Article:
Inside the Salesforce App Exchange: A developer's perspective MVP Michael Farrington explains the App Exchange's security review process.

Michael Farrington is a published author in a sense. His work isn't available in Barnes & Noble, but it's easily found with a quick search in the Salesforce App Exchange. And not unlike a writer, this developer went through a rigorous "editing" process designed to ensure that the application he created is highly secure.

A and Most Valuable Player, Farrington got his start working with Salesforce as a systems administrator with Motorola. A self-described geek, he's one of three people to hold the MVP distinction on both sides of the business.

His first experience with the security review process came in 2007, when he first published free apps into the exchange under the name Qandor.

"Basically, I selfishly built some tools for my own use to help me manage the sharing model and my customizations. So I posted them on the app exchange for free," he said. "The one great thing about it is if you're posting an app for free, you don't have to pay for the security review."

Salesforce kicks off the review process by giving developers a tool that scans for known security issues and inconsistencies with the Salesforce architecture. It's a proofreader in a sense, one that Farrington says always turns up a mistake, no matter how careful he was when creating the app.

"Every time I run it, it comes back with something I've missed or didn't think about. It's pretty handy," he said.

The next step for native app developers such as Farrington is to fill out a questionnaire explaining the application and what it does, then answering a series of yes-or-no questions about its technical aspects.

"You really don't have to do anything that complicated; you have to fill out a form and click a button," he said. "[It's a] very easy process -- there's no calling or faxing or sending mail; it's all just done online, so it's pretty convenient."

The turnaround time varies. Farrington believes that the review team, normally comprising several experts with one key person handling communication, gives preference to native apps. In the six years he has been active in the App Exchange, he's gotten responses in as short as 48 hours and waited as long as "a couple of weeks."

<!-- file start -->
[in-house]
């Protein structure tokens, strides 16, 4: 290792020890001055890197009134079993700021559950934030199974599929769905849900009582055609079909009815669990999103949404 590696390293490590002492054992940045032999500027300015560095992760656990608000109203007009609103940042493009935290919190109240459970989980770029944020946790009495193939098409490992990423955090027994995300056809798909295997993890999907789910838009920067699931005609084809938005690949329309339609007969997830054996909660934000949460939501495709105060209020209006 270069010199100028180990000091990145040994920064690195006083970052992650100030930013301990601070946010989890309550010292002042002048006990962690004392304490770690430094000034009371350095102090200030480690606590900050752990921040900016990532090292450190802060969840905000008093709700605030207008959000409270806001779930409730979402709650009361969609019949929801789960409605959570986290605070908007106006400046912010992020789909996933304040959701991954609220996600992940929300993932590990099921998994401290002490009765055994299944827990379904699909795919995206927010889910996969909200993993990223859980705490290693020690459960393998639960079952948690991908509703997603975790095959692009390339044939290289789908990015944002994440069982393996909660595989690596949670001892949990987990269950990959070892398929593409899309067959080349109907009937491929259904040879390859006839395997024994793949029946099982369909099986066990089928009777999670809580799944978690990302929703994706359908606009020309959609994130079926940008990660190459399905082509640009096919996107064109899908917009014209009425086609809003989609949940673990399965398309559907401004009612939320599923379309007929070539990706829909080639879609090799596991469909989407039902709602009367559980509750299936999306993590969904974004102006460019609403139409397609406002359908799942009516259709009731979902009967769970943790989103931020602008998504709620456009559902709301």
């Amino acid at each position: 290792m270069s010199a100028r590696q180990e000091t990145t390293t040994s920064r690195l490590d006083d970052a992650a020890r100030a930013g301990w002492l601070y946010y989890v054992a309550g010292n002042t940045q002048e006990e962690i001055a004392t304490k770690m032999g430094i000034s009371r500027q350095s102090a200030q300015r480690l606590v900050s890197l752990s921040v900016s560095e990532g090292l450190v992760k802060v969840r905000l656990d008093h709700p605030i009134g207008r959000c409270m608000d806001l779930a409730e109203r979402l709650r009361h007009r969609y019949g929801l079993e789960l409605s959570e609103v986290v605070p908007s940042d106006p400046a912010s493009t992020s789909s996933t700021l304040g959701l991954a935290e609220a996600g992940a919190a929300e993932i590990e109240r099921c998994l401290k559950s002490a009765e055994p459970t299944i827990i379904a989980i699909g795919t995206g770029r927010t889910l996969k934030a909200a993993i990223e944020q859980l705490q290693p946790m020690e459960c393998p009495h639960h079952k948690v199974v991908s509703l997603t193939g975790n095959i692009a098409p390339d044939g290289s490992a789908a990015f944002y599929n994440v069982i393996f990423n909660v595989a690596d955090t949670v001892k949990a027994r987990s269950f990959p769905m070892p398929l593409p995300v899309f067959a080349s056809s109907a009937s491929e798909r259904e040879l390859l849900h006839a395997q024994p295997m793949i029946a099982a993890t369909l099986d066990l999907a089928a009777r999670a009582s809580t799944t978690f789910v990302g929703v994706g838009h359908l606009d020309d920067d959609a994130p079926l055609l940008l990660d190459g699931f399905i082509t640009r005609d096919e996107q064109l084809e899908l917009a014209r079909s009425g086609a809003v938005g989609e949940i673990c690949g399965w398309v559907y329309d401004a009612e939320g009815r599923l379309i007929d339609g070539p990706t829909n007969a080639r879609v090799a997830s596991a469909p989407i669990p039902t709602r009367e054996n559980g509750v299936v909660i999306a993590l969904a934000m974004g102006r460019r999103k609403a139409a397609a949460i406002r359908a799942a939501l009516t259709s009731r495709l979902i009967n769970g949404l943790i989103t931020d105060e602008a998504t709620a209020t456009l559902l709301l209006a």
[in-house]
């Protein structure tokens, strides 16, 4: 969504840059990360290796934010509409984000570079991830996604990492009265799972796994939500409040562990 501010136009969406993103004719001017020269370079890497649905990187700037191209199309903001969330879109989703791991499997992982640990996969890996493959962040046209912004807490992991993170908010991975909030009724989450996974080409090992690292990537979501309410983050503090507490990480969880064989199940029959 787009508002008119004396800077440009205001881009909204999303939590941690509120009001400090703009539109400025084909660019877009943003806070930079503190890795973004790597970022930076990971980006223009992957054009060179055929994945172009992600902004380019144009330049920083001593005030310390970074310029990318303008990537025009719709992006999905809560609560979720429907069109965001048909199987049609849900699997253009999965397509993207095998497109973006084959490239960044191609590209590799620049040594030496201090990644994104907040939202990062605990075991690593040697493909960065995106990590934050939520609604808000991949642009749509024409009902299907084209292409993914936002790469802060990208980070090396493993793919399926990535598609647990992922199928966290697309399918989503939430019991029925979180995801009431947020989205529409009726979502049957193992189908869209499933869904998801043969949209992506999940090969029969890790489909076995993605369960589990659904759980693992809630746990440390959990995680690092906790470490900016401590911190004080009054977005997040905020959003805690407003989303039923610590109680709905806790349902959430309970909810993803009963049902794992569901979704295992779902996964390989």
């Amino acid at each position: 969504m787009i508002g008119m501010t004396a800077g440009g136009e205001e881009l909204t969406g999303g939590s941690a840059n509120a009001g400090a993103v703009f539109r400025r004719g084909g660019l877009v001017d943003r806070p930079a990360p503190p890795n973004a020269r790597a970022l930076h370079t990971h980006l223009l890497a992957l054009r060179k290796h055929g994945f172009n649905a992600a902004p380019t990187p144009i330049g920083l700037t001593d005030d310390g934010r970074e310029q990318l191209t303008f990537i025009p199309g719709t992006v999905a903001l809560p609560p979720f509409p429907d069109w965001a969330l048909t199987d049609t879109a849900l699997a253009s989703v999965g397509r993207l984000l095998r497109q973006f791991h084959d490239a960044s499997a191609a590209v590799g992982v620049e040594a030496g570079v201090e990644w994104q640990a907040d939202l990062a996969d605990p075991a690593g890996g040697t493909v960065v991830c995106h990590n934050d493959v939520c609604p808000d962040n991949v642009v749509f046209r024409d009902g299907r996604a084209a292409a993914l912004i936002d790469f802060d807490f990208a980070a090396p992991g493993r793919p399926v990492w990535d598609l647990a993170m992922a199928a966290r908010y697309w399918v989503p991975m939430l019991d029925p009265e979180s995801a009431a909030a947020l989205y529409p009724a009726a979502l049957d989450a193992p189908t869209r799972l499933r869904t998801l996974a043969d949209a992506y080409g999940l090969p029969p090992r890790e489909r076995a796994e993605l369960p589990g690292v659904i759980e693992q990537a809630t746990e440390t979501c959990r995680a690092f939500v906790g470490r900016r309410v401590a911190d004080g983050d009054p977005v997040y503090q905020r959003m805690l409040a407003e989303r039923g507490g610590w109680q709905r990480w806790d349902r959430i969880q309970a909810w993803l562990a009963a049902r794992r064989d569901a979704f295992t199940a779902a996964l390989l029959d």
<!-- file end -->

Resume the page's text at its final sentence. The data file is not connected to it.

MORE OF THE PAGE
Salesforce's staff do not make any changes to the code of an app. Instead, they point errors out in an email and offer suggestions on how to fix them. Farrington said oftentimes the changes are extremely minor.

"The issues that the code scanner comes up with -- usually they are simple things to fix," he said. "I forgot a keyword here or let me add an extra line after it."

He believes that the majority of mistakes made are little things that would affect the customer-facing side of the app, especially if it's viewed through a browser. Other times he had to rethink the code or design, but normally changes are small. The back and forth between developer and reviewer is potentially unlimited, but Farrington said the process have never gone on for an uncomfortably long period of time.

"Usually it's one fix and [I'm] done. Whatever issue they give me, I fix it thoroughly and send it back, but sometimes they find something else," he said. "The maximum I've ever hit, I had to resubmit twice.  It all comes down to the developer."

He added that when a developer resubmits his app, it stays at the front of the queue, which cuts down on the review process. Once approval comes through, the Salesforce team sends documentation and allows a developer to attach the code to the App Exchange. Updates follow the same pattern but usually go through more quickly in Farrington's experience.

Advice for other developers

Farrington highlighted the relationship he has developed with several reviewers over the years, even meeting up with them annually at Dreamforce. He said that building those relationships is helpful because, ultimately, they are the experts and the buck stops with them.

"They're very helpful at explaining or helping you find a solution to any issues," he said.

He also made it clear that his experiences with quick turnaround times are his alone, and that if another developer asked him, "How long will this take?" he would give a broader response.

"I wouldn't promise them anything.  But once it gets to the front of the queue, I'd be surprised if it lasted longer than two weeks and with good luck; [it will probably last] a week or less."

Adam Riglian is a news writer with Follow him on Twitter @AdamRiglian.

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